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silk

Pronunciation: /sɪlk/

Translation of silk in Spanish:

noun/nombre

uncountable/no numerable
  • 1 seda (feminine) raw/artificial/pure silk seda cruda/artificial/natural sewing silk hilo (masculine) de seda (before noun/delante del nombre) silk industry industria (feminine) de la seda silk thread hilo (masculine) de seda purse 1 1 1, smooth 1 1 1
    Example sentences
    • Inspired by the rich tradition of the sub-continent, Karuna has concentrated on pure fabrics like khadi, silks, organza, brocade, tissue, crepe and georgette.
    • The fabrics used - silks, chiffon, georgettes, organza, linen and cotton - remain clearly tailor-made for taking on the spring and summer of 2003.
    • Floral prints in combination with light, natural fibres like chiffon, silk and linen underscore this young and natural look.
  • 2 countable/numerable (in UK) [Law/Derecho] to take silk ser* nombrado Queen's Counsel
    Example sentences
    • There were people being led around by what I imagine were solicitors or junior barristers, the silks moving between courts, of which there appears to be the best part of 100 housed there, courts that is.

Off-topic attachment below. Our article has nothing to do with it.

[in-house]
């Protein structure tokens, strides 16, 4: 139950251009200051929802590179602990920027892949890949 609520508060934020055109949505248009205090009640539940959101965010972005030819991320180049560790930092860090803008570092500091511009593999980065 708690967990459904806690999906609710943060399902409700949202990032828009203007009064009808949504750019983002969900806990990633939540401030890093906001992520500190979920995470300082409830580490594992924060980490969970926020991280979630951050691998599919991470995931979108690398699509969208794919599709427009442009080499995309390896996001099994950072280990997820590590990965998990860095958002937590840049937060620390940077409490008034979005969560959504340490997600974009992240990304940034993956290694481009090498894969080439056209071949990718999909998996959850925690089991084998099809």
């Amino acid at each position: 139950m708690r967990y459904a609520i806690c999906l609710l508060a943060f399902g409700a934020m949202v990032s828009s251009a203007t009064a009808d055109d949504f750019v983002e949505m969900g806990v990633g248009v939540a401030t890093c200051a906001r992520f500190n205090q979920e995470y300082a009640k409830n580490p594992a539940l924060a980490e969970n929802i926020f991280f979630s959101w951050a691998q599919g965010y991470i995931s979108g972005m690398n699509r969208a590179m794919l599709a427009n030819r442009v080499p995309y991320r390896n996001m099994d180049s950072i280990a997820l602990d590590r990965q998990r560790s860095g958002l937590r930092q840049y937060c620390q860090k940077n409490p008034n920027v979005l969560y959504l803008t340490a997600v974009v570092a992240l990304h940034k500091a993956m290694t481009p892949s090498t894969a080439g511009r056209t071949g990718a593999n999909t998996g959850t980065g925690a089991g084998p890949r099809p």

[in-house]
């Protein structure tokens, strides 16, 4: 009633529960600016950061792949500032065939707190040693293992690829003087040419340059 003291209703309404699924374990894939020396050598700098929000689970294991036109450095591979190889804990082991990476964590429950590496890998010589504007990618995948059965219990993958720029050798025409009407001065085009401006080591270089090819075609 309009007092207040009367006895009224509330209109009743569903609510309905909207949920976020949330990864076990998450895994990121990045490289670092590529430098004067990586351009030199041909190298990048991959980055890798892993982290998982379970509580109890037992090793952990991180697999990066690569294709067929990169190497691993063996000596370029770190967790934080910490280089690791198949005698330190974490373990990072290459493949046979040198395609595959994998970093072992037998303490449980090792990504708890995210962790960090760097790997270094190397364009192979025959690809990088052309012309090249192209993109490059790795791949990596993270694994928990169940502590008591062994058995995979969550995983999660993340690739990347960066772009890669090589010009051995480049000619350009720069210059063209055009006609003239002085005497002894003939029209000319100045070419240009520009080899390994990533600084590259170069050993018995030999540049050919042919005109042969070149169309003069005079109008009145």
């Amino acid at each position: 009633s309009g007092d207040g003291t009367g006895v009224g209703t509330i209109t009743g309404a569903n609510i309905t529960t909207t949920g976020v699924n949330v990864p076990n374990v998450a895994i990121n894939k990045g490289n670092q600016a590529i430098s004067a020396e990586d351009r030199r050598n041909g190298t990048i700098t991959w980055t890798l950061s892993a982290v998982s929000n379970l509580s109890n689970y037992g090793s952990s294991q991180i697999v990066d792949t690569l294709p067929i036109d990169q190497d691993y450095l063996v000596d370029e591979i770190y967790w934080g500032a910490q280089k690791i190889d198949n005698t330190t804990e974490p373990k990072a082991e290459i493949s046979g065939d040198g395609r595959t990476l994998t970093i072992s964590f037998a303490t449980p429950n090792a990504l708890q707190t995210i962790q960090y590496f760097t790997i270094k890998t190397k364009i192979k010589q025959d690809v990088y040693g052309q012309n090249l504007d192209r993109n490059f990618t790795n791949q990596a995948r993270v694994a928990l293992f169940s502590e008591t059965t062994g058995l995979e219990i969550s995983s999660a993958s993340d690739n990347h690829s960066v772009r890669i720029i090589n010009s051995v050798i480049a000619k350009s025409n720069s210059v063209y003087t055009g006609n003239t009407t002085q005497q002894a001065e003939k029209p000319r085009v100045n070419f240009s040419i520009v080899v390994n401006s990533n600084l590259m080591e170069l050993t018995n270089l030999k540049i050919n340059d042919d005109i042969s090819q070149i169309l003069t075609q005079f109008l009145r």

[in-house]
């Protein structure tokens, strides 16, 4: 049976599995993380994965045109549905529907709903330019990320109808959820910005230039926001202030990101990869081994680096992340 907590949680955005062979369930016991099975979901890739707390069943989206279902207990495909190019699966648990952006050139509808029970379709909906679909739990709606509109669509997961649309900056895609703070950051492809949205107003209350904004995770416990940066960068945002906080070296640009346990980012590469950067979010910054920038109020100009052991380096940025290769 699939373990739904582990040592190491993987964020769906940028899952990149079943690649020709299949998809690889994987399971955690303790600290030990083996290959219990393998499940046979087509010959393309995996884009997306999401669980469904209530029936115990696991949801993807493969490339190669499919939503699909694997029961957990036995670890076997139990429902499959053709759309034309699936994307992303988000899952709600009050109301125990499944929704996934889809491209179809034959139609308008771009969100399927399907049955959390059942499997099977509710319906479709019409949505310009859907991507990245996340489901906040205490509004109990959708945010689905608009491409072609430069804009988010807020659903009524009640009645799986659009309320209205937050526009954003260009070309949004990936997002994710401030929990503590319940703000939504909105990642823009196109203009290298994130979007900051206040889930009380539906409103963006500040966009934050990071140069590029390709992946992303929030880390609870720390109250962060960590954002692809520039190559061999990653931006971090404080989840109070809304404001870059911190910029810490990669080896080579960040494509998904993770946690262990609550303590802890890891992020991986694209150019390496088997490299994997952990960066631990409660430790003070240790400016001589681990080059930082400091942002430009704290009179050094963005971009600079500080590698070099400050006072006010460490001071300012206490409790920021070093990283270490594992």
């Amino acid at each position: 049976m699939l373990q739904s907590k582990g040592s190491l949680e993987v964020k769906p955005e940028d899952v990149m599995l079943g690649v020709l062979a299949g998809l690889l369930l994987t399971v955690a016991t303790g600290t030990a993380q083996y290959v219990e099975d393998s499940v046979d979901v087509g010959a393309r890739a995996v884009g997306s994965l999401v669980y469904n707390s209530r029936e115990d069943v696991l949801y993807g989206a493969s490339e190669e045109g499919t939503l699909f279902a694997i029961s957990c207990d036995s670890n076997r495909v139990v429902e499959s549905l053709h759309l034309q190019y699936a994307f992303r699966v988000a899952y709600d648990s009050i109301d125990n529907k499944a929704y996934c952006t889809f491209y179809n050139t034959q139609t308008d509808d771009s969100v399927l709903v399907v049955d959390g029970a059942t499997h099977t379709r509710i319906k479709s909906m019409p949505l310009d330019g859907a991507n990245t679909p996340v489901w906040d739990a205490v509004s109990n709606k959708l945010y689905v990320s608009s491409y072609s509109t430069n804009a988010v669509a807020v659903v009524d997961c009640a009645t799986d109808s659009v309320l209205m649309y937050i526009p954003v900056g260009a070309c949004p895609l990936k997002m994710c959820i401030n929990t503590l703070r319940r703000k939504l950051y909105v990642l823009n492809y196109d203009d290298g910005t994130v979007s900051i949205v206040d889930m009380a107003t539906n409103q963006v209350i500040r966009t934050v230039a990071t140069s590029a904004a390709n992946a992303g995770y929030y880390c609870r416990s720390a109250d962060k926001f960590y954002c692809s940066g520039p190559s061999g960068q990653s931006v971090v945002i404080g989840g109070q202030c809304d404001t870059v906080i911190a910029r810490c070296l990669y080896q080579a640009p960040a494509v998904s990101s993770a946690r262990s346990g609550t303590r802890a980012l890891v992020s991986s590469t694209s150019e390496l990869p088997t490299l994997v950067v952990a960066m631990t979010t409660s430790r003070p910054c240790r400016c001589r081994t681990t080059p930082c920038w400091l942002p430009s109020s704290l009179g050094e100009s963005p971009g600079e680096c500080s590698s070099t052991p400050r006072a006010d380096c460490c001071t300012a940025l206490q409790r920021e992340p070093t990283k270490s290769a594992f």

• And your Lordship will, of course, note that the claimant was represented by a silk and junior in this case.
    • After an outstanding career as a silk, your Honour was appointed to the New South Wales Court of Appeal in 2000.
  • 3
    (silks plural)
    [Horse racing] colores (masculine plural) ([ de la cuadra ])
    Example sentences
    • Marketing bosses even registered his bright orange and yellow racing silks with the Jockey Club for the remarkable stunt.
    • Also during the meeting, they approved a regulation with revised language to permit advertising on owner silks, jockey attire, and track saddlecloths.
    • Two English jockeys, in racing silks with whips, compete with each other for the audience's attention in a notional horse race.

Definition of silk in:

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Word of the day trascendencia
f
significance …
Cultural fact of the day

El Cid (from Arabic "sid" or "master") was the name given to Rodrigo Díaz de Vivar (born Vivar, near Burgos, c1043). He is Spain's warrior hero, being brave and warlike but also loyal and fair. He grew up in the court of Fernando I of Castile and later fought against the Moors, earning the title, Campeador. He married Jimena, granddaughter of Alfonso VI, "the Wise." In 1089, after a disagreement with the king, he and his loyal retainers went into exile, recapturing Valencia from the Moors. He died in 1099 and his deeds are the subject of many oral accounts, the most complete being El Cantar del Mío Cid. His sword, La Tizona, is in a museum in Burgos.